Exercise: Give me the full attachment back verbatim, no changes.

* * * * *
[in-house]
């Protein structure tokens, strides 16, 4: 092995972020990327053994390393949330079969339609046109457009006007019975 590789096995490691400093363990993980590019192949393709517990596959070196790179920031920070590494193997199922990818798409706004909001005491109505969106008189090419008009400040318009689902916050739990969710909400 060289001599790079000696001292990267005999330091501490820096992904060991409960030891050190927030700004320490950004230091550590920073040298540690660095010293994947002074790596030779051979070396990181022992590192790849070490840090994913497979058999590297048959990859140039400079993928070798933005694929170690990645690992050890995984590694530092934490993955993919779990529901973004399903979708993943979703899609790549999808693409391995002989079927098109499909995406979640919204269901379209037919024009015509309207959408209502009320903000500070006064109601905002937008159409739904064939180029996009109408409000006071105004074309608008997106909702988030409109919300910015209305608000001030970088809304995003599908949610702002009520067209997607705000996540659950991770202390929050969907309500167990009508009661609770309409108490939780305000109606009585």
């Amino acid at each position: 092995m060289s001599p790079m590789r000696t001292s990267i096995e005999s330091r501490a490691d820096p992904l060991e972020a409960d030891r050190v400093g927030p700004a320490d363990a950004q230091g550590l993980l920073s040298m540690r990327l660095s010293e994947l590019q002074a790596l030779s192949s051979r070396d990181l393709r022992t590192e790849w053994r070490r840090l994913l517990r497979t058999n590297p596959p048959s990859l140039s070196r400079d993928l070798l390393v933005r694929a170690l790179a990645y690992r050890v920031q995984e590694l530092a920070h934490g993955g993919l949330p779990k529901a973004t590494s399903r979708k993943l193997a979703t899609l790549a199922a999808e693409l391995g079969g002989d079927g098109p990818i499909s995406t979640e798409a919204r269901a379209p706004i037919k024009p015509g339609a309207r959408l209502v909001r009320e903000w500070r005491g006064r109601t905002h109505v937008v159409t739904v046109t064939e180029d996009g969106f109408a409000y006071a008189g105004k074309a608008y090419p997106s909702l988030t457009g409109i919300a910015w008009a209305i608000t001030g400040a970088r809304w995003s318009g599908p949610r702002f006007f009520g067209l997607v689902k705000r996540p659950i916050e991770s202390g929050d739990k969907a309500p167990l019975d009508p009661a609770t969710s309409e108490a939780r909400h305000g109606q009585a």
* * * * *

[in-house]
């Protein structure tokens, strides 16, 4: 092995972020990327053994390393949330079969339609046109457009006007019975 590789096995490691400093363990993980590019192949393709517990596959070196790179920031920070590494193997199922990818798409706004909001005491109505969106008189090419008009400040318009689902916050739990969710909400 060289001599790079000696001292990267005999330091501490820096992904060991409960030891050190927030700004320490950004230091550590920073040298540690660095010293994947002074790596030779051979070396990181022992590192790849070490840090994913497979058999590297048959990859140039400079993928070798933005694929170690990645690992050890995984590694530092934490993955993919779990529901973004399903979708993943979703899609790549999808693409391995002989079927098109499909995406979640919204269901379209037919024009015509309207959408209502009320903000500070006064109601905002937008159409739904064939180029996009109408409000006071105004074309608008997106909702988030409109919300910015209305608000001030970088809304995003599908949610702002009520067209997607705000996540659950991770202390929050969907309500167990009508009661609770309409108490939780305000109606009585």
């Amino acid at each position: 092995m060289s001599p790079m590789r000696t001292s990267i096995e005999s330091r501490a490691d820096p992904l060991e972020a409960d030891r050190v400093g927030p700004a320490d363990a950004q230091g550590l993980l920073s040298m540690r990327l660095s010293e994947l590019q002074a790596l030779s192949s051979r070396d990181l393709r022992t590192e790849w053994r070490r840090l994913l517990r497979t058999n590297p596959p048959s990859l140039s070196r400079d993928l070798l390393v933005r694929a170690l790179a990645y690992r050890v920031q995984e590694l530092a920070h934490g993955g993919l949330p779990k529901a973004t590494s399903r979708k993943l193997a979703t899609l790549a199922a999808e693409l391995g079969g002989d079927g098109p990818i499909s995406t979640e798409a919204r269901a379209p706004i037919k024009p015509g339609a309207r959408l209502v909001r009320e903000w500070r005491g006064r109601t905002h109505v937008v159409t739904v046109t064939e180029d996009g969106f109408a409000y006071a008189g105004k074309a608008y090419p997106s909702l988030t457009g409109i919300a910015w008009a209305i608000t001030g400040a970088r809304w995003s318009g599908p949610r702002f006007f009520g067209l997607v689902k705000r996540p659950i916050e991770s202390g929050d739990k969907a309500p167990l019975d009508p009661a609770t969710s309409e108490a939780r909400h305000g109606q009585a």